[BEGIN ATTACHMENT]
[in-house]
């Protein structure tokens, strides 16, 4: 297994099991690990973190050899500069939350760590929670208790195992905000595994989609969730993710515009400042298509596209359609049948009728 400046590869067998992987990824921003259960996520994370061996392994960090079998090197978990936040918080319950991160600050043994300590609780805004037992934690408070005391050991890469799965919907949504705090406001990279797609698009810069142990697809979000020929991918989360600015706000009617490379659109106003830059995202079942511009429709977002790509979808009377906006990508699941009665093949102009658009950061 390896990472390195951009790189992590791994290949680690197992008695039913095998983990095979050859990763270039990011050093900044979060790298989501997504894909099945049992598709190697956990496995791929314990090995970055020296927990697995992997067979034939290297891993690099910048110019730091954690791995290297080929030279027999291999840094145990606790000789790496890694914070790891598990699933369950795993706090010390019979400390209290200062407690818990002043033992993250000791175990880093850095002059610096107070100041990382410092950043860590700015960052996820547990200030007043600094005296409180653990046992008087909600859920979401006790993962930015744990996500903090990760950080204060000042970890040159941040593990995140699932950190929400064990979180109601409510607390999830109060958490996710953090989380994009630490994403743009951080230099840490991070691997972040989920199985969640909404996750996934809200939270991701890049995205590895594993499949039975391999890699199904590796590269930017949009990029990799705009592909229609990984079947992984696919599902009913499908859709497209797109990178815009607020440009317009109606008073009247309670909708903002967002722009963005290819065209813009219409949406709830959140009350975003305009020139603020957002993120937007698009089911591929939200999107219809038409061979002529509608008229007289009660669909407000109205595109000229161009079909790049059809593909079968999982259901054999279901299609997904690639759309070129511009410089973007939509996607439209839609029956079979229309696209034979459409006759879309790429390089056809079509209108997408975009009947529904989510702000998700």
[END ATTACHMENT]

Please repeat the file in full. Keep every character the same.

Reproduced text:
[in-house]
């Protein structure tokens, strides 16, 4: 297994099991690990973190050899500069939350760590929670208790195992905000595994989609969730993710515009400042298509596209359609049948009728 400046590869067998992987990824921003259960996520994370061996392994960090079998090197978990936040918080319950991160600050043994300590609780805004037992934690408070005391050991890469799965919907949504705090406001990279797609698009810069142990697809979000020929991918989360600015706000009617490379659109106003830059995202079942511009429709977002790509979808009377906006990508699941009665093949102009658009950061 390896990472390195951009790189992590791994290949680690197992008695039913095998983990095979050859990763270039990011050093900044979060790298989501997504894909099945049992598709190697956990496995791929314990090995970055020296927990697995992997067979034939290297891993690099910048110019730091954690791995290297080929030279027999291999840094145990606790000789790496890694914070790891598990699933369950795993706090010390019979400390209290200062407690818990002043033992993250000791175990880093850095002059610096107070100041990382410092950043860590700015960052996820547990200030007043600094005296409180653990046992008087909600859920979401006790993962930015744990996500903090990760950080204060000042970890040159941040593990995140699932950190929400064990979180109601409510607390999830109060958490996710953090989380994009630490994403743009951080230099840490991070691997972040989920199985969640909404996750996934809200939270991701890049995205590895594993499949039975391999890699199904590796590269930017949009990029990799705009592909229609990984079947992984696919599902009913499908859709497209797109990178815009607020440009317009109606008073009247309670909708903002967002722009963005290819065209813009219409949406709830959140009350975003305009020139603020957002993120937007698009089911591929939200999107219809038409061979002529509608008229007289009660669909407000109205595109000229161009079909790049059809593909079968999982259901054999279901299609997904690639759309070129511009410089973007939509996607439209839609029956079979229309696209034979459409006759879309790429390089056809079509209108997408975009009947529904989510702000998700």